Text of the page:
Resist the temptation to self-diagnose, make predictions, or compare your symptoms to those of the IVF warriors you see or meet online. Oh yes, we hear you, it is easier said than done. Nonetheless, everybody is different, and no two fertility journeys will be the same. Scrolling through a stream of failures and horror stories, or (in)fertility blog forums, querying every bodily symptom, will only cause you to spiral our of control and to question your own fertility journey. Likewise, cooing over IVF success stories can give you false hope.

Social media can be a source of toxic positivity – an overly optimistic attitude without acknowledging that sometimes things don’t work o
ut. It will only make you feel more pressured to ensure your fertility treatment is a success story too; prioritise self-love by avoiding this toxicity.

If you find yourself doubting your symptoms or querying any stage of your cycle, schedule an appointment with your consultant and go prepared with a list of questions. Your fertility specialist is there to support you, you don’t have to rely on the internet for a helping hand.

Related Article – Fertility Help: How Do BMI and Age Affect IVF and Fertility?


Prepare Mentally, Physically and Emotionally

IVF brings with it a tsunami of changes to your body, your emotional capability, and your daily schedule, and if it is a success, so will pregnancy too. Planning to eat healthily and actively seek support from your loved ones might seem obvious when it comes to physical and emotion preparation; it is important to mentally prepare yourself for unexpected hurdles along the way too. For example, have you thought about what you might want to do with ‘leftover’ embryos if your doctor asks you? A large part of preparing yourself for the IVF journey – which some don’t realise, and some avoid – is understanding and accepting the success rate, and the factors that impact it.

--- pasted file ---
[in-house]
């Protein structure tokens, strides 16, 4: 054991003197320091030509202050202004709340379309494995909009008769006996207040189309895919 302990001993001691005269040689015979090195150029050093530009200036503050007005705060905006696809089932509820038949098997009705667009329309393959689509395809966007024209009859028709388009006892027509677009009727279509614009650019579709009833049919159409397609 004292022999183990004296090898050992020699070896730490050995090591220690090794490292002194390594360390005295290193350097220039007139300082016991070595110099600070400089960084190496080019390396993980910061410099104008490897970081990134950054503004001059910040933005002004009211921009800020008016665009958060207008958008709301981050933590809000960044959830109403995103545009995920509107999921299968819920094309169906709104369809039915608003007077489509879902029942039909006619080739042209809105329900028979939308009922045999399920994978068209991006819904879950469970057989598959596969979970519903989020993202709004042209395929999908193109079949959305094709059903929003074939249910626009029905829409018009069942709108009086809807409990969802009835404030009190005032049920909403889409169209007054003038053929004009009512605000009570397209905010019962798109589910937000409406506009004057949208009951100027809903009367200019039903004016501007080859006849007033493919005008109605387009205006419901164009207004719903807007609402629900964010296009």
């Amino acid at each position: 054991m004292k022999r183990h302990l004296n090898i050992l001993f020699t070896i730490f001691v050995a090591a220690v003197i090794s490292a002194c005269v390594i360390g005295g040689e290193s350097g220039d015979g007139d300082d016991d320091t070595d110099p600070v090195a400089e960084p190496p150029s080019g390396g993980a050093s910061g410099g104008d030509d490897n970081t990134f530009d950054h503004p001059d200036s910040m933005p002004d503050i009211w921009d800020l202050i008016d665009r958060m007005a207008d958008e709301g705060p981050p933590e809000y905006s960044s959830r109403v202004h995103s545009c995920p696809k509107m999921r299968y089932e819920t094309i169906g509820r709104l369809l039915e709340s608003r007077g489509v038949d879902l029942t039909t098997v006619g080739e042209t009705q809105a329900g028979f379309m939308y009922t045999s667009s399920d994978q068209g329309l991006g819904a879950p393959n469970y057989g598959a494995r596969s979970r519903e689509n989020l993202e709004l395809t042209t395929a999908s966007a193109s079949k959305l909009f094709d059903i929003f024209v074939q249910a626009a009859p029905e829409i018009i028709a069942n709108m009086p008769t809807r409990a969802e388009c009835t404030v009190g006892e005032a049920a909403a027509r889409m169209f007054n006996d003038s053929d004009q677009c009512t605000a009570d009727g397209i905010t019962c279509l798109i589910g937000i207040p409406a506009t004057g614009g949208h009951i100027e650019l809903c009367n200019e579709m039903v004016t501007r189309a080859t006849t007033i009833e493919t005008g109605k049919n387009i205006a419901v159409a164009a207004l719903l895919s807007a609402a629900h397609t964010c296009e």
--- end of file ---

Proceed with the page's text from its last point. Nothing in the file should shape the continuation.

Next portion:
Recognise the importance in remaining realistic and having a plan B. According to HFEA, around three quarters of IVF treatments are unsuccessful. After the turmoil of the process, you don’t want to end it thinking ‘well, what do I do now?’. You might want to consider another cycle, alternative conception options or adoption. However, your plan B could be something as simple as arranging a holiday – a chance to escape and something to look forward to.

Ultimately, try to avoid putting all your eggs in your first cycle’s basket – pun intended. Enter the process with realistic expectations and try to continue living for the everyday, rather than living in anticipation of the outcome.

Related Article – Starting IVF for the First Time: Tips from TTC Warriors